under these contracts.
• accepted 5/10 mile of roadway into the county road maintenance system
in Briarwood Bay in Precinct 4 and accepted a donation of $35,000 from
the Briarwood Bay Property Owners Association in consideration of
reconstruction of certain roads.
This has been a five-year process of getting roads in the subdivision up
to standards and then accepting them into the system for regular
maintenance, Precinct 4 Commissioner Jerry West said.
• accepted bids for two lots in the Arbolado Subdivision in Precinct 2,
which have been off the tax roll since 2004.
• paid bills totaling $1,053,894.69. It was noted that $843,770.75 was
expenses related to the jail expansion project.
chosen as mentor
Special to The Monitor
MABANK–Mabank High School was one of three high schools chosen by the
Southern Regional Education Board’s (SREB) High Schools That Work (HSTW)
school reform movement to serve as a mentor to other Texas high schools
that have joined the Texas Enhanced High Schools That Work network.
The Enhanced HSTW Network is a partnership between SREB and the Texas
Education Agency, aimed at raising student achievement in high schools
across the state.
The mentor schools were chosen based on their performance and rankings
on the HSTW Assessment and student and teacher surveys.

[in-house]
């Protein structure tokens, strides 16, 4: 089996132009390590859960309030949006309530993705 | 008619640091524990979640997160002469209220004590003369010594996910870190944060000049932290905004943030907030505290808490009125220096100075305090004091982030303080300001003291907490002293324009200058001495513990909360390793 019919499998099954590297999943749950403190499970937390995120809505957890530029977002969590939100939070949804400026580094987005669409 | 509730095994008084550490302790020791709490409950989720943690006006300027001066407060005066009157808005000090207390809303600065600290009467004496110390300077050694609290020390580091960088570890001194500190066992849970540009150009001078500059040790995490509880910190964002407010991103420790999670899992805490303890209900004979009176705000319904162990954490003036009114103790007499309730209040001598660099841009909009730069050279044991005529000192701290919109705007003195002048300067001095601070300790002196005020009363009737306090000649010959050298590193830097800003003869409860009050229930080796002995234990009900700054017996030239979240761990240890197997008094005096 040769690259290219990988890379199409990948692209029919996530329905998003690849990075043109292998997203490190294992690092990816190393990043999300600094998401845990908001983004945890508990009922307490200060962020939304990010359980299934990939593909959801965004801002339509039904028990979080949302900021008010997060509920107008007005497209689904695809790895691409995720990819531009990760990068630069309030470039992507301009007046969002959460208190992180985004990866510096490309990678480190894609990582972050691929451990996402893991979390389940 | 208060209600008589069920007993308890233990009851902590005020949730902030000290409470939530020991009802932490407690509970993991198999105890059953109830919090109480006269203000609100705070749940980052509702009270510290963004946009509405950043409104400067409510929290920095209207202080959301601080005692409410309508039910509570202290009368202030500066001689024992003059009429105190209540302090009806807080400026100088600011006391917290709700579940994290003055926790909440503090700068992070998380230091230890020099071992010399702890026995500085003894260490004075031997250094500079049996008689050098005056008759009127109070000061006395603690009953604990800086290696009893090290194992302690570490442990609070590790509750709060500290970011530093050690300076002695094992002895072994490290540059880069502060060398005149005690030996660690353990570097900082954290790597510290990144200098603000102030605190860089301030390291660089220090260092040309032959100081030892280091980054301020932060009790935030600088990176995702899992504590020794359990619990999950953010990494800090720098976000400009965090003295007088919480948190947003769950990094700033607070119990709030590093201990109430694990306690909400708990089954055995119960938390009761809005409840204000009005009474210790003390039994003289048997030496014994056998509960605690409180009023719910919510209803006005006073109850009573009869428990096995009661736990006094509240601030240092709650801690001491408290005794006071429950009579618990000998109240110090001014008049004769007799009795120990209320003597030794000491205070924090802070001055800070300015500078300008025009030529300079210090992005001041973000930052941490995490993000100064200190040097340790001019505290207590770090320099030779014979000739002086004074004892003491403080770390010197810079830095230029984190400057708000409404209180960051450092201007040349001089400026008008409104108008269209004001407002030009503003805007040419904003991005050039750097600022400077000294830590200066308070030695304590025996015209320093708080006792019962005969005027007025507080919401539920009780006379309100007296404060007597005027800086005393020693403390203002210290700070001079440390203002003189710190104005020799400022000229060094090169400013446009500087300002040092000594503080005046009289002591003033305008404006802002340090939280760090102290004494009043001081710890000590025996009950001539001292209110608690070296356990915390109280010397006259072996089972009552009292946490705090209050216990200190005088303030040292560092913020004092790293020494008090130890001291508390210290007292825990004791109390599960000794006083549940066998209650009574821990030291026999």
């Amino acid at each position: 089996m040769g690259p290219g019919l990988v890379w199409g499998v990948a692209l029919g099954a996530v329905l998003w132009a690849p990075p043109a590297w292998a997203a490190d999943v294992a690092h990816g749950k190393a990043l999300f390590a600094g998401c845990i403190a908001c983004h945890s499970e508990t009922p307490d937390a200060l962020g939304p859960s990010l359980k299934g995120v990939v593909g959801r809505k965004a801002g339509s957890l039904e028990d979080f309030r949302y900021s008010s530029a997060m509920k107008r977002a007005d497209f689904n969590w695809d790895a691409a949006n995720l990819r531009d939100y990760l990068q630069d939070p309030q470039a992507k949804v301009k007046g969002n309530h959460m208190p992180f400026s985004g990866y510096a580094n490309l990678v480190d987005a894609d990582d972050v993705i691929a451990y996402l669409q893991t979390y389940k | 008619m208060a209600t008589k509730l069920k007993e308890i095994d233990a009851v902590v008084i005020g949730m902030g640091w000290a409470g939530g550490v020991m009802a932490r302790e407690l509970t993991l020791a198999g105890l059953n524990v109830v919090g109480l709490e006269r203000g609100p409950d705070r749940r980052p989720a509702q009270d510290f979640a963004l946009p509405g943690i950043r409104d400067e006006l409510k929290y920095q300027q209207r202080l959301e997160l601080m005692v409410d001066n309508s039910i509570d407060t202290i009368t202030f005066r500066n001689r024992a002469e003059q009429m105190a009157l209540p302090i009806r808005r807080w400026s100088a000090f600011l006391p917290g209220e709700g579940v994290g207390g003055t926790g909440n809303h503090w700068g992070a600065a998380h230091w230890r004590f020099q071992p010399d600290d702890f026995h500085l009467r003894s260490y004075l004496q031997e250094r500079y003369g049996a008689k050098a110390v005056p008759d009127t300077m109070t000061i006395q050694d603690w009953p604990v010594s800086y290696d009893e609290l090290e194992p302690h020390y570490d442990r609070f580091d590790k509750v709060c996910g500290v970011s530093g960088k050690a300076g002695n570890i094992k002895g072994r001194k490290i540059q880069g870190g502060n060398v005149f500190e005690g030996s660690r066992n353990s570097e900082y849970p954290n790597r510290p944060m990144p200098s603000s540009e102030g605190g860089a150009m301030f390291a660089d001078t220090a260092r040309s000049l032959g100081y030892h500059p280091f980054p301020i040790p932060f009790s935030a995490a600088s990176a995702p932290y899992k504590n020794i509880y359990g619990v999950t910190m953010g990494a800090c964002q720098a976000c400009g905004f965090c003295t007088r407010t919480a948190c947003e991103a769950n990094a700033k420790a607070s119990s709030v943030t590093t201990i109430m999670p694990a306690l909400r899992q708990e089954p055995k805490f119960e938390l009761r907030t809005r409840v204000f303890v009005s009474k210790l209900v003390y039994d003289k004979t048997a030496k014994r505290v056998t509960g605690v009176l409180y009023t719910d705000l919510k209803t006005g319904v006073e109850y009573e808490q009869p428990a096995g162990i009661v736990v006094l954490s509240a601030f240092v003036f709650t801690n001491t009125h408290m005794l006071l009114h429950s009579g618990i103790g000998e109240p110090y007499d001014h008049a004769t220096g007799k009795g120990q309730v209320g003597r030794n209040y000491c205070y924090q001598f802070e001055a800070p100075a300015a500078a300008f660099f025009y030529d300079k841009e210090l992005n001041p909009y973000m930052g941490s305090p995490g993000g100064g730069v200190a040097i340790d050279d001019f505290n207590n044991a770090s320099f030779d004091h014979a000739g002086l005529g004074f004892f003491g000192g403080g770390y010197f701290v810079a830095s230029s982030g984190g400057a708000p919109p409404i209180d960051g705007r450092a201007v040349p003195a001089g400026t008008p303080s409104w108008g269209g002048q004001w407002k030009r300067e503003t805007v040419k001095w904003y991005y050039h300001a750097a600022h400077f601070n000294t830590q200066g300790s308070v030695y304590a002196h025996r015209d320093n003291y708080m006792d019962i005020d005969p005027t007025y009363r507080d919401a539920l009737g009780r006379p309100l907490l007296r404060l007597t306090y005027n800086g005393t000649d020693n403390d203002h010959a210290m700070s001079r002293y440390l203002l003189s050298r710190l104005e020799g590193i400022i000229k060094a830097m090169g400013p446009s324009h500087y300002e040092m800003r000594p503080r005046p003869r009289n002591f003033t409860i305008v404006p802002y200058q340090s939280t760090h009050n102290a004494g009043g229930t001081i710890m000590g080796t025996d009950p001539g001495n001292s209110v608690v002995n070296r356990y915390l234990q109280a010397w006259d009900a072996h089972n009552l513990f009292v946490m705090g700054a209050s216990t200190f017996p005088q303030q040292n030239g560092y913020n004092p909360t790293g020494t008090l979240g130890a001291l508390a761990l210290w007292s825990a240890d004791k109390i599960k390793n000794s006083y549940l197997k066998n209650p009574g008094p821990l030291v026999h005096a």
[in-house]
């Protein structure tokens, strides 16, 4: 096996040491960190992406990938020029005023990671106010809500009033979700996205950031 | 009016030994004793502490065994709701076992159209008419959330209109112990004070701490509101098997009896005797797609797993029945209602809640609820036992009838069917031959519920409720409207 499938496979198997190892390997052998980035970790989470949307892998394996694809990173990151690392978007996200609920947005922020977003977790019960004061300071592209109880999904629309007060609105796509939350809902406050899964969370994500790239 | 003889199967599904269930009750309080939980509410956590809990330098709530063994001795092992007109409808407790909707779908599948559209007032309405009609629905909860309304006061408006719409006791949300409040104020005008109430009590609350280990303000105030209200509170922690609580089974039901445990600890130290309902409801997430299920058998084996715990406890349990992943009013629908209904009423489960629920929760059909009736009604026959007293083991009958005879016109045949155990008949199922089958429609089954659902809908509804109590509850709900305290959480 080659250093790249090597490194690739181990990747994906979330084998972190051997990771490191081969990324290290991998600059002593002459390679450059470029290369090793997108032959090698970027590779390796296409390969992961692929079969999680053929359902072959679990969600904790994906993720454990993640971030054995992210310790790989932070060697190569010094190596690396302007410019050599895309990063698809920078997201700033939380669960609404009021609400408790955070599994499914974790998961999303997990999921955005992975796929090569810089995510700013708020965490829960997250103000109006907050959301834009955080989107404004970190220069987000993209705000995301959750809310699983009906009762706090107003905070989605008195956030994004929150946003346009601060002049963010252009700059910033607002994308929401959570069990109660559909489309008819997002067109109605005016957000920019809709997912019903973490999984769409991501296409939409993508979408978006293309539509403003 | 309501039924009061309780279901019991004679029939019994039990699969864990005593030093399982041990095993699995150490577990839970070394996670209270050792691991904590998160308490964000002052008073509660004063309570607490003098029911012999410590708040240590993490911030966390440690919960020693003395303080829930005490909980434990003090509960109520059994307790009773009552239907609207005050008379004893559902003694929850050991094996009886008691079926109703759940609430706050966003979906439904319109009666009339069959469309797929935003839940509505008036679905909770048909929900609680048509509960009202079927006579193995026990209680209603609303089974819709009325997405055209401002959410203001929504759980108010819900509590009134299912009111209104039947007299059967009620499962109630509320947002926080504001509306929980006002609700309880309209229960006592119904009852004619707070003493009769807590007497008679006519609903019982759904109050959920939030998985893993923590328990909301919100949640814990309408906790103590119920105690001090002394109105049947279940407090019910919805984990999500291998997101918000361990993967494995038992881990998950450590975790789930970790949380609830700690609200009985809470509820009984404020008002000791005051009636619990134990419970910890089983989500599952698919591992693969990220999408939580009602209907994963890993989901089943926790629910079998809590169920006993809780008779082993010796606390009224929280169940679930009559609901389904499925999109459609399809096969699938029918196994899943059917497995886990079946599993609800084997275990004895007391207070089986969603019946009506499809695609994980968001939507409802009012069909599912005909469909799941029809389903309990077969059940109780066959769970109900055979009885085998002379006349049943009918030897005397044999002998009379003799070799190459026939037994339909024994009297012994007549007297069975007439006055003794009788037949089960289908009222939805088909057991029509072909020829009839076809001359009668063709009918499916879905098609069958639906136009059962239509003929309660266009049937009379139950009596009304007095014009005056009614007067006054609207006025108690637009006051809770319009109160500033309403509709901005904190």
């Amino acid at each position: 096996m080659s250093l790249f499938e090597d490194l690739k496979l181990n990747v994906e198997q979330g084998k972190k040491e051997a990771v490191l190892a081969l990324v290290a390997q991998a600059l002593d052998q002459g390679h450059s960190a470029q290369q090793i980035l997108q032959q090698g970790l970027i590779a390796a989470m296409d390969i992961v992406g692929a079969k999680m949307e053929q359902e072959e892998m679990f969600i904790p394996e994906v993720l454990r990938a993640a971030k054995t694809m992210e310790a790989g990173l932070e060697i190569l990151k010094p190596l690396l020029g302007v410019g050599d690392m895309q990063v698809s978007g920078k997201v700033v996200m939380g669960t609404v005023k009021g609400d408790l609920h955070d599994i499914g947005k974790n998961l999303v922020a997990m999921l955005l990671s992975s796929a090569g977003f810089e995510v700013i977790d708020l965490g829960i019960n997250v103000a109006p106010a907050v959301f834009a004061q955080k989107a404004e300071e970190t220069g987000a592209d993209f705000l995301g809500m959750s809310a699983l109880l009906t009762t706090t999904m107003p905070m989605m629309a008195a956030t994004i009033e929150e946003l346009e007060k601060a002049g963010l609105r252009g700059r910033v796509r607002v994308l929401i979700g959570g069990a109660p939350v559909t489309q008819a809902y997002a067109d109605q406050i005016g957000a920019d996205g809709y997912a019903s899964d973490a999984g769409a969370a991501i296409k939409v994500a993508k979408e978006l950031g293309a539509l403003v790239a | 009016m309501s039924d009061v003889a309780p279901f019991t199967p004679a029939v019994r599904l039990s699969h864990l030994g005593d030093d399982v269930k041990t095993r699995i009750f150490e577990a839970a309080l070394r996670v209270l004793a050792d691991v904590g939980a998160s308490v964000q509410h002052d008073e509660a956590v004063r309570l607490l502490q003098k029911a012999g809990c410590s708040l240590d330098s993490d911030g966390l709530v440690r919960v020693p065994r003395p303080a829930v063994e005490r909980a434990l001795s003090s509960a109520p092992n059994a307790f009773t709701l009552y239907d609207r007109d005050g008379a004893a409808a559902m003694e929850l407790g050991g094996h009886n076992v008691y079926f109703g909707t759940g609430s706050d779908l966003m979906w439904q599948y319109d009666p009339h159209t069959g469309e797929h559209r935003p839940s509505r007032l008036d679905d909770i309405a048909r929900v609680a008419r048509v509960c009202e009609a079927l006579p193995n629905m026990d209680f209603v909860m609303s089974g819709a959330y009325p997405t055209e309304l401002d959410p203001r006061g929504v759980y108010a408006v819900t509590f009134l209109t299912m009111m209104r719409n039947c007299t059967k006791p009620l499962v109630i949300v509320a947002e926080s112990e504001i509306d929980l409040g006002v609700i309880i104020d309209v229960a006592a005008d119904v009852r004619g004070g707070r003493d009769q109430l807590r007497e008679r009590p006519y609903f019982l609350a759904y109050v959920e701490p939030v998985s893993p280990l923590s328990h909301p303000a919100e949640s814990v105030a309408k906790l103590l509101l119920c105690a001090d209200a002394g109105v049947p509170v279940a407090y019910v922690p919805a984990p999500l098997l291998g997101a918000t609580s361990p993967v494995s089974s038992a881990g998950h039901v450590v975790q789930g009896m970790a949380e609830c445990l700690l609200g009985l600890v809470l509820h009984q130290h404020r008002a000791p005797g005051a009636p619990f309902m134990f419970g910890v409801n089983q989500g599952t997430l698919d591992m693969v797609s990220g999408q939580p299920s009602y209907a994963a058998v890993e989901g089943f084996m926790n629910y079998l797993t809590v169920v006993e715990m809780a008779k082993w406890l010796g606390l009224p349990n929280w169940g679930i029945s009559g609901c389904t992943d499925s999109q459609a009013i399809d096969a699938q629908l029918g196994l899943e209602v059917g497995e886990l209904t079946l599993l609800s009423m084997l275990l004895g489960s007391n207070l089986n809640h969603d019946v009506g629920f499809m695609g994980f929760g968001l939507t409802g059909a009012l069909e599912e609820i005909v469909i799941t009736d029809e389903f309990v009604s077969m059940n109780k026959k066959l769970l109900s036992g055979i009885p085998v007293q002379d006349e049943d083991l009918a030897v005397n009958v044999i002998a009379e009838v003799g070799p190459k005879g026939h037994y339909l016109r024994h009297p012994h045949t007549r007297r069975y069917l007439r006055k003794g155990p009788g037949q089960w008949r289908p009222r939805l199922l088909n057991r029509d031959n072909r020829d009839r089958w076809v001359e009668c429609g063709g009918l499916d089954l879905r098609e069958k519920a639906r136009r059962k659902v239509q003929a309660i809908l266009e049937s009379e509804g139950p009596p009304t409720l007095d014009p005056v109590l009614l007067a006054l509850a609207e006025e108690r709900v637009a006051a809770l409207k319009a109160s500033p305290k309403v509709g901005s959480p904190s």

Each mentor school is rated as a High Implementation Site, meaning that
they have fully adopted the HSTW framework and Key Practices, and
improved student achievement at their school.
In their role as mentors, faculty and staff from Mabank High School will
assist faculty and staff from schools new to the Enhanced HSTW Network
by hosting visits, conducting workshops and providing assistance as the
new schools implement HSTW.
The Southern Regional Education Board is a multi-state compact for
education, founded in 1948.
High Schools That Work is the oldest and largest high school improvement
effort in the United States, with more than 1,100 school sites in 32
High Schools That Work is supported by member states and grants from
organizations, such as the Wallace Foundation, Goldman Sachs Foundation,
the Charles Stewart Mott Foundation, Carnegie Corporation, Whitehead